Zombies in Adelaide - Generation End

When I was a kid I knew this guy who’d eat his eyelashes. He loved to show off about it too. He’d pluck them out in front of everyone and suck them straight out of his fingers. He was this skinny guy, lanky with long hair. He was strange and nobody really liked him. I wonder what happened to him. Maybe he became a writer.

Anyway I went to Adelaide for two days with Jude, who was there for work.

“Do you want to go anywhere that’s not in the casino?” I asked him.

Jude ignored me. He was playing poker and he’d won about fifteen thousand dollars. I headed out of the casino and walked around the city: it was quiet, it was cooler than Brisbane and there were pubs all over the place. I found an antiquarian bookstore filled with some pretty interesting books – I was impressed. I walked around some more until I found a park with a river running through it.

This guy in a suit walked up to me and asked, “Do you think turtles go to heaven?”

“No,” I said.

I kept walking along the water, past a university of some sort, past the zoo, past a lot of things until I saw a cat sitting by itself and I became sad and tired.

It was evening by the time I decided to return to the casino, and on my way back I found a bunch of people dressed like zombies. They limped along the footpaths and grunted, politely walking where uniformed police officers directed them to go. There were hundreds of them.

“AHHHH!” one of them screamed at me. “FUCKIN’ BRAINS.”

I watched them for a while before eventually returning to the casino. Jude was drinking by the bar. He looked glum. “I’m down to two thousand dollars profit.”

We sat around for a while, drinking (Jude had whiskey and I had Coke) and talking about life. There was a “Carousel of Dreams” carnival theme going on that night, and in one section of the casino was a palm reader who read people’s palms for free. She was a hearty looking lady with wild hair and lots of big rings. She took my hand and ran a finger along its lines.

“You have no money,” she said. She then ran her fingers along my hand some more. “You have a deep imagination. You keep a lot to yourself, and you seem to enjoy keeping it all bottled up inside. Problem is, your imagination is like this constant internal explosion, and if you don’t find some outlet to get your thoughts out and into the world, you’ll pop like a balloon.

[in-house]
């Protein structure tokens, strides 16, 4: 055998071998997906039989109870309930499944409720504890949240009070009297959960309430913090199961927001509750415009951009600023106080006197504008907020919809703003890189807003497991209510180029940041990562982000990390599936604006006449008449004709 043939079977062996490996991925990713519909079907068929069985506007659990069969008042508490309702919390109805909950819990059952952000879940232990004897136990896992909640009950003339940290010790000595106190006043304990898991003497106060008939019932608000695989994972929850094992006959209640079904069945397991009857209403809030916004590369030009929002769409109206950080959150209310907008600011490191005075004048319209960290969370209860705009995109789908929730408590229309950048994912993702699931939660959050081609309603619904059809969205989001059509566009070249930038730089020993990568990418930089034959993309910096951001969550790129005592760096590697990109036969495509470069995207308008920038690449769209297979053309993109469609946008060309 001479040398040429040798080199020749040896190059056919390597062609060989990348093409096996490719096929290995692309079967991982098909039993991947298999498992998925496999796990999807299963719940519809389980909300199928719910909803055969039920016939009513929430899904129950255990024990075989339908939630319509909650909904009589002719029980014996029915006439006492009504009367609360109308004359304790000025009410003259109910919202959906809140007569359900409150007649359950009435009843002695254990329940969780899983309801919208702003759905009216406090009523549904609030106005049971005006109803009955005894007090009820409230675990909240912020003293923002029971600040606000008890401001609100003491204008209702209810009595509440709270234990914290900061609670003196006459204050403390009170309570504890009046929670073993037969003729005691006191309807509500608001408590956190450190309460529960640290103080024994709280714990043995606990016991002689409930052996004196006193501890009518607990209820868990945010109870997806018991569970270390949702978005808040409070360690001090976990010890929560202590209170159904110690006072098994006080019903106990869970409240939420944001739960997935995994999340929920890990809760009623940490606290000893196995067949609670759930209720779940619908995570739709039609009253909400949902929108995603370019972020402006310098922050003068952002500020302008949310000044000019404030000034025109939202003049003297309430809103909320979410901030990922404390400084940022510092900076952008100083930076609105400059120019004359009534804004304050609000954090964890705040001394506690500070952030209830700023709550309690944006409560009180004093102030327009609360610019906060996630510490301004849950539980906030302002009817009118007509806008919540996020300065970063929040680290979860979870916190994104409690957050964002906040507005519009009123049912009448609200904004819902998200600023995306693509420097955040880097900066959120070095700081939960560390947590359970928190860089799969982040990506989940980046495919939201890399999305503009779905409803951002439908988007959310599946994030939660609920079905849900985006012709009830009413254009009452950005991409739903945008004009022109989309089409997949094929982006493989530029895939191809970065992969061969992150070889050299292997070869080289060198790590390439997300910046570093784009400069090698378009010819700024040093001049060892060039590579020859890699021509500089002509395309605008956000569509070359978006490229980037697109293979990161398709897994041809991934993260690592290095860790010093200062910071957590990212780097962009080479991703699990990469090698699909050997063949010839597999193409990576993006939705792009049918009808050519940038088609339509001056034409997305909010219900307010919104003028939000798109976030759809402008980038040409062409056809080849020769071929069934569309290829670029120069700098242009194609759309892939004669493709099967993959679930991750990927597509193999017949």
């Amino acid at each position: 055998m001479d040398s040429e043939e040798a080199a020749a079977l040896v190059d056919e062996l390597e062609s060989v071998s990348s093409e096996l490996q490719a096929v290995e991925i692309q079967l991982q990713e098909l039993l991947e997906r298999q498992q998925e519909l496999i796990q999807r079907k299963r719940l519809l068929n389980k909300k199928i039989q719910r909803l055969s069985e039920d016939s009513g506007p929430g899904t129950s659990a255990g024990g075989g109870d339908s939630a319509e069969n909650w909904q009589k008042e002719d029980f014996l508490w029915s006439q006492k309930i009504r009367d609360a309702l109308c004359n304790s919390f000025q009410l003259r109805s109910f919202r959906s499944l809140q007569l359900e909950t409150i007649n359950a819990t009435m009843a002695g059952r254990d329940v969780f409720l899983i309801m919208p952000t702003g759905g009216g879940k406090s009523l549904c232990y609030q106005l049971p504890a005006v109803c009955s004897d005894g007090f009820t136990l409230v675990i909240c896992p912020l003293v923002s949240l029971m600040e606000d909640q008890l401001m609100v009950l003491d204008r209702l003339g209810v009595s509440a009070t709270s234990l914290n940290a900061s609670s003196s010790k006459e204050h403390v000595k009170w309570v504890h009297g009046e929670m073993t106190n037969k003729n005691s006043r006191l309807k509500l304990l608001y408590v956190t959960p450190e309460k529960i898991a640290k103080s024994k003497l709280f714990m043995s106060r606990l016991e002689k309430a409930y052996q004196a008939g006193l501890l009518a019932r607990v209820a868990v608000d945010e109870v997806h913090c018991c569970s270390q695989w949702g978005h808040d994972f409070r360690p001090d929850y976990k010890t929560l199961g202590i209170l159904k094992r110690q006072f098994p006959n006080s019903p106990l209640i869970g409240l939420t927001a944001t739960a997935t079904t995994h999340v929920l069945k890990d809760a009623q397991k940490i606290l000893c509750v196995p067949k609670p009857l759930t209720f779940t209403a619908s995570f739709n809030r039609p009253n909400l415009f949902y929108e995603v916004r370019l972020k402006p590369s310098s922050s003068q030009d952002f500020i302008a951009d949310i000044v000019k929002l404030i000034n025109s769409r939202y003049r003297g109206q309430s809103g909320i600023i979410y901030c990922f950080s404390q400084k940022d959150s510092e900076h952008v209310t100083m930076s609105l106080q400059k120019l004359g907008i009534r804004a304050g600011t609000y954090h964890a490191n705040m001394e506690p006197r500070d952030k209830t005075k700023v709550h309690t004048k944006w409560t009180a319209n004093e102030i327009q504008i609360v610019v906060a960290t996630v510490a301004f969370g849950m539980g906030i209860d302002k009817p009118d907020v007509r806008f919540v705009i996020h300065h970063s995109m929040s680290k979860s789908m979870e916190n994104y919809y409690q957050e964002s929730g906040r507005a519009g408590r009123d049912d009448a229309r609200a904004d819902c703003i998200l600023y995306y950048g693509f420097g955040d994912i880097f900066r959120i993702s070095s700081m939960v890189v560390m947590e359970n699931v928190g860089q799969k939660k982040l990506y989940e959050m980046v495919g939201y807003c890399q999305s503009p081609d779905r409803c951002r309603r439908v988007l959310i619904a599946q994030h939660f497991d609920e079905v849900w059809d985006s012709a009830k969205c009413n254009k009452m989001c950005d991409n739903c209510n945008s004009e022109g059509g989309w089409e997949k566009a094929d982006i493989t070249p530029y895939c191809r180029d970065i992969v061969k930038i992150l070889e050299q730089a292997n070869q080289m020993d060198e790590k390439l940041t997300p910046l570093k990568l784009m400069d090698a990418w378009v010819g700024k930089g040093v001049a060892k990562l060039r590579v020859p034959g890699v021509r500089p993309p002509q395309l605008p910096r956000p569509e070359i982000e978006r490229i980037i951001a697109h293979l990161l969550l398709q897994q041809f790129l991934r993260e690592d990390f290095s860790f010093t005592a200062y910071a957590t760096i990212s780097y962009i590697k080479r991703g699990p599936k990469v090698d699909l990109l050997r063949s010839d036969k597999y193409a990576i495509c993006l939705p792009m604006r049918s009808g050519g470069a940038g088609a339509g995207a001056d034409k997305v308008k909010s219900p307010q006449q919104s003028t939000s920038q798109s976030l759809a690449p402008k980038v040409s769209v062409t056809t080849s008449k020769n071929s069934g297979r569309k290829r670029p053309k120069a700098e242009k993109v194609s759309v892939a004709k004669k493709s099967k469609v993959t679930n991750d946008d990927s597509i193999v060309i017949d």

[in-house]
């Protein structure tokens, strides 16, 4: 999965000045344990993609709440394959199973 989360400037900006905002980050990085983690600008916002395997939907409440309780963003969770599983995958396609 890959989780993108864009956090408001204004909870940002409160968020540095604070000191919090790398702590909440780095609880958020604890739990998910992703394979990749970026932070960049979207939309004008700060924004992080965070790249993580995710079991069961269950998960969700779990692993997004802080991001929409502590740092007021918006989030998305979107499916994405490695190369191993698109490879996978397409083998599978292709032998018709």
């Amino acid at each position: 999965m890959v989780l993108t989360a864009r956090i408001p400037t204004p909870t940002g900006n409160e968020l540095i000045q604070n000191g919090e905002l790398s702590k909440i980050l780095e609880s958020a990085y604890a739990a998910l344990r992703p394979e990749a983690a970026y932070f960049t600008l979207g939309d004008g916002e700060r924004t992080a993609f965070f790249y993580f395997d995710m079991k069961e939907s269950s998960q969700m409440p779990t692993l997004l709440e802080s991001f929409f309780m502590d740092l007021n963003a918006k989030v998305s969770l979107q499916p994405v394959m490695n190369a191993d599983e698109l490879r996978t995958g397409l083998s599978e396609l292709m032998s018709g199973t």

“Maybe you think no one will understand you?” She looked at me, smiled, and kept going. “This imagination of yours has been leading you down a dark path, and it seems as though at some point in your life you’ve decided not to continue down that path. But your decision doesn’t seem wholehearted, and – see this line here? It’s not very deep. My advice is to find an outlet and to not let whatever is inside you steer you into a place that’s not good for anyone.”

Jude and I laughed at that and returned to the bar and continued drinking. We befriended this stranger named Jefferson. He looked like he was in his forties. He told us about this time when he was sixteen, when he got this girl pregnant. He tried to force her to get an abortion, but she refused. So he punched her stomach, repeatedly, hoping that it would do something. The baby still came, and, afraid of both their parents, they drove to Sydney with tattoos of rings on their fingers and began a secret life, a secret world. He grew to love her and he grew to love the baby. They were happy for a while, but they both knew that there was something wrong with him. Eventually, his girlfriend left him. He told us he’d never cried so hard, but he understood, and he let her keep the baby and everything they had. He was lost for years, but he eventually married the love of his life.

“So what’s the moral of the story?” Jude asked.

“There’s no moral,” he said. “It’s just my story. It’s just what happened.”

We kept drinking, we kept talking about life.